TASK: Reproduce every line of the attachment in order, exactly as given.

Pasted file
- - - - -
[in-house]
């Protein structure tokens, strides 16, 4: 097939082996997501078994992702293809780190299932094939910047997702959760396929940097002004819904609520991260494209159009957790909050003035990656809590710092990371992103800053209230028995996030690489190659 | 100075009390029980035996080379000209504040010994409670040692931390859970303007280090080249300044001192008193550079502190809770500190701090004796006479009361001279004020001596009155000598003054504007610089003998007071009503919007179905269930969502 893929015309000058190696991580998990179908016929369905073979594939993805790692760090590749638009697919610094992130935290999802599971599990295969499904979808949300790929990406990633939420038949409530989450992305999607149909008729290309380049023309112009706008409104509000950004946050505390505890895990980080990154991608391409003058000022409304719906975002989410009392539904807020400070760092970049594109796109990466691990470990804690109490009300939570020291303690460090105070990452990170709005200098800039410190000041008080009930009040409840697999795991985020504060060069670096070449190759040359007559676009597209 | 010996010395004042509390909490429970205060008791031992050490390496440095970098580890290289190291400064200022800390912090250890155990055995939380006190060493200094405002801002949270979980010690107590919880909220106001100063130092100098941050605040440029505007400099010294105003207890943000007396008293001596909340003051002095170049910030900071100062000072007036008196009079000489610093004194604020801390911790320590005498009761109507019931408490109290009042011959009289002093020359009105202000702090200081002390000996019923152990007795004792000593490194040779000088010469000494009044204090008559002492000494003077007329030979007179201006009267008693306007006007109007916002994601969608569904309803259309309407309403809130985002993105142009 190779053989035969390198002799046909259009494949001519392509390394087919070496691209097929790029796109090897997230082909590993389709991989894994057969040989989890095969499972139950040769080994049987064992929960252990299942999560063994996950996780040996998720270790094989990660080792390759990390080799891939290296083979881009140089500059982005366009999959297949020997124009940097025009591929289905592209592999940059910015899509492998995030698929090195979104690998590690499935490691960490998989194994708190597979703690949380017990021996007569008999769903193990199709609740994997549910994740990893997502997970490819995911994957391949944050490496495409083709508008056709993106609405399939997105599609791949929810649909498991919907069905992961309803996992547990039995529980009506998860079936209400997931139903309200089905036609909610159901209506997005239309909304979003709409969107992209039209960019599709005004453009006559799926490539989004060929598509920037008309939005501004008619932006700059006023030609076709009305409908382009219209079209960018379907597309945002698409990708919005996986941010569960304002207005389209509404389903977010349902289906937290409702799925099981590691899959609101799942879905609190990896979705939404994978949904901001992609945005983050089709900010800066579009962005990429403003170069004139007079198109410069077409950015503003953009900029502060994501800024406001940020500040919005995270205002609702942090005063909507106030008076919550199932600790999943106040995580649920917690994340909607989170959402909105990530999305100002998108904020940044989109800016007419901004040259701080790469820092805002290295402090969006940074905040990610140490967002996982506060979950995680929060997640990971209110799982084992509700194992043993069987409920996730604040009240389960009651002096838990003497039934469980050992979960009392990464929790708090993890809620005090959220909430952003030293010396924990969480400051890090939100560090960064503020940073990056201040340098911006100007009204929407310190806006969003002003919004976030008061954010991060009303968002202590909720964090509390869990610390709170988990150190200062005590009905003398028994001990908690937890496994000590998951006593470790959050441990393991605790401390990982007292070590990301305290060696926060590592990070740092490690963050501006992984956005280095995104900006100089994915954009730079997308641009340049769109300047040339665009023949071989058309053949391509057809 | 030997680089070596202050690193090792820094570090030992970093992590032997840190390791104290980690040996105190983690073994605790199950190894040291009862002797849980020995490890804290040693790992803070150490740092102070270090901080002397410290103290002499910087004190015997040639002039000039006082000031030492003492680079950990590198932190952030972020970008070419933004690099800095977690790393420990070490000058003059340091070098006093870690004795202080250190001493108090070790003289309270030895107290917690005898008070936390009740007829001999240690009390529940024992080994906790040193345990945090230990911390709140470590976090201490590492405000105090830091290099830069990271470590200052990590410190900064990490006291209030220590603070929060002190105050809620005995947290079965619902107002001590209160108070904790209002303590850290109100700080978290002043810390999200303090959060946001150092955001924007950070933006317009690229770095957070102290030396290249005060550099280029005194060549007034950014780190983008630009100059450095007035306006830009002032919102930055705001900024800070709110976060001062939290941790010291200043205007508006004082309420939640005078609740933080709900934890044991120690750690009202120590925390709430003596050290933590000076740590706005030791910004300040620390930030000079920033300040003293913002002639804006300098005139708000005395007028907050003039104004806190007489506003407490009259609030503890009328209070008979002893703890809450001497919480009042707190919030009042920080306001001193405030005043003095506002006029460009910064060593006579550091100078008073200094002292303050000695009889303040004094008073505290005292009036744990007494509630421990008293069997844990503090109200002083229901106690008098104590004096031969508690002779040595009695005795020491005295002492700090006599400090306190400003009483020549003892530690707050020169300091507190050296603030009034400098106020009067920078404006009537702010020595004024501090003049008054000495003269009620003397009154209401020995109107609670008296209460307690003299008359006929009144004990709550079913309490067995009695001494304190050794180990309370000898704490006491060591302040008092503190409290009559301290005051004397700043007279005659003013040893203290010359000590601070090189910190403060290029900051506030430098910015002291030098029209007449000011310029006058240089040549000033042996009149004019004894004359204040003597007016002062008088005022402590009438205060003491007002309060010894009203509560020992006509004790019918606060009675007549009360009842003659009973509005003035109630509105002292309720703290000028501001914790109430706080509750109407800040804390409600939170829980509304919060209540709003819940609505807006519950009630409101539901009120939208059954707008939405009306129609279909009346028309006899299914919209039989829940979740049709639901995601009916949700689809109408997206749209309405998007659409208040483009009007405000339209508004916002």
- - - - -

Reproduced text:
[in-house]
């Protein structure tokens, strides 16, 4: 097939082996997501078994992702293809780190299932094939910047997702959760396929940097002004819904609520991260494209159009957790909050003035990656809590710092990371992103800053209230028995996030690489190659 | 100075009390029980035996080379000209504040010994409670040692931390859970303007280090080249300044001192008193550079502190809770500190701090004796006479009361001279004020001596009155000598003054504007610089003998007071009503919007179905269930969502 893929015309000058190696991580998990179908016929369905073979594939993805790692760090590749638009697919610094992130935290999802599971599990295969499904979808949300790929990406990633939420038949409530989450992305999607149909008729290309380049023309112009706008409104509000950004946050505390505890895990980080990154991608391409003058000022409304719906975002989410009392539904807020400070760092970049594109796109990466691990470990804690109490009300939570020291303690460090105070990452990170709005200098800039410190000041008080009930009040409840697999795991985020504060060069670096070449190759040359007559676009597209 | 010996010395004042509390909490429970205060008791031992050490390496440095970098580890290289190291400064200022800390912090250890155990055995939380006190060493200094405002801002949270979980010690107590919880909220106001100063130092100098941050605040440029505007400099010294105003207890943000007396008293001596909340003051002095170049910030900071100062000072007036008196009079000489610093004194604020801390911790320590005498009761109507019931408490109290009042011959009289002093020359009105202000702090200081002390000996019923152990007795004792000593490194040779000088010469000494009044204090008559002492000494003077007329030979007179201006009267008693306007006007109007916002994601969608569904309803259309309407309403809130985002993105142009 190779053989035969390198002799046909259009494949001519392509390394087919070496691209097929790029796109090897997230082909590993389709991989894994057969040989989890095969499972139950040769080994049987064992929960252990299942999560063994996950996780040996998720270790094989990660080792390759990390080799891939290296083979881009140089500059982005366009999959297949020997124009940097025009591929289905592209592999940059910015899509492998995030698929090195979104690998590690499935490691960490998989194994708190597979703690949380017990021996007569008999769903193990199709609740994997549910994740990893997502997970490819995911994957391949944050490496495409083709508008056709993106609405399939997105599609791949929810649909498991919907069905992961309803996992547990039995529980009506998860079936209400997931139903309200089905036609909610159901209506997005239309909304979003709409969107992209039209960019599709005004453009006559799926490539989004060929598509920037008309939005501004008619932006700059006023030609076709009305409908382009219209079209960018379907597309945002698409990708919005996986941010569960304002207005389209509404389903977010349902289906937290409702799925099981590691899959609101799942879905609190990896979705939404994978949904901001992609945005983050089709900010800066579009962005990429403003170069004139007079198109410069077409950015503003953009900029502060994501800024406001940020500040919005995270205002609702942090005063909507106030008076919550199932600790999943106040995580649920917690994340909607989170959402909105990530999305100002998108904020940044989109800016007419901004040259701080790469820092805002290295402090969006940074905040990610140490967002996982506060979950995680929060997640990971209110799982084992509700194992043993069987409920996730604040009240389960009651002096838990003497039934469980050992979960009392990464929790708090993890809620005090959220909430952003030293010396924990969480400051890090939100560090960064503020940073990056201040340098911006100007009204929407310190806006969003002003919004976030008061954010991060009303968002202590909720964090509390869990610390709170988990150190200062005590009905003398028994001990908690937890496994000590998951006593470790959050441990393991605790401390990982007292070590990301305290060696926060590592990070740092490690963050501006992984956005280095995104900006100089994915954009730079997308641009340049769109300047040339665009023949071989058309053949391509057809 | 030997680089070596202050690193090792820094570090030992970093992590032997840190390791104290980690040996105190983690073994605790199950190894040291009862002797849980020995490890804290040693790992803070150490740092102070270090901080002397410290103290002499910087004190015997040639002039000039006082000031030492003492680079950990590198932190952030972020970008070419933004690099800095977690790393420990070490000058003059340091070098006093870690004795202080250190001493108090070790003289309270030895107290917690005898008070936390009740007829001999240690009390529940024992080994906790040193345990945090230990911390709140470590976090201490590492405000105090830091290099830069990271470590200052990590410190900064990490006291209030220590603070929060002190105050809620005995947290079965619902107002001590209160108070904790209002303590850290109100700080978290002043810390999200303090959060946001150092955001924007950070933006317009690229770095957070102290030396290249005060550099280029005194060549007034950014780190983008630009100059450095007035306006830009002032919102930055705001900024800070709110976060001062939290941790010291200043205007508006004082309420939640005078609740933080709900934890044991120690750690009202120590925390709430003596050290933590000076740590706005030791910004300040620390930030000079920033300040003293913002002639804006300098005139708000005395007028907050003039104004806190007489506003407490009259609030503890009328209070008979002893703890809450001497919480009042707190919030009042920080306001001193405030005043003095506002006029460009910064060593006579550091100078008073200094002292303050000695009889303040004094008073505290005292009036744990007494509630421990008293069997844990503090109200002083229901106690008098104590004096031969508690002779040595009695005795020491005295002492700090006599400090306190400003009483020549003892530690707050020169300091507190050296603030009034400098106020009067920078404006009537702010020595004024501090003049008054000495003269009620003397009154209401020995109107609670008296209460307690003299008359006929009144004990709550079913309490067995009695001494304190050794180990309370000898704490006491060591302040008092503190409290009559301290005051004397700043007279005659003013040893203290010359000590601070090189910190403060290029900051506030430098910015002291030098029209007449000011310029006058240089040549000033042996009149004019004894004359204040003597007016002062008088005022402590009438205060003491007002309060010894009203509560020992006509004790019918606060009675007549009360009842003659009973509005003035109630509105002292309720703290000028501001914790109430706080509750109407800040804390409600939170829980509304919060209540709003819940609505807006519950009630409101539901009120939208059954707008939405009306129609279909009346028309006899299914919209039989829940979740049709639901995601009916949700689809109408997206749209309405998007659409208040483009009007405000339209508004916002």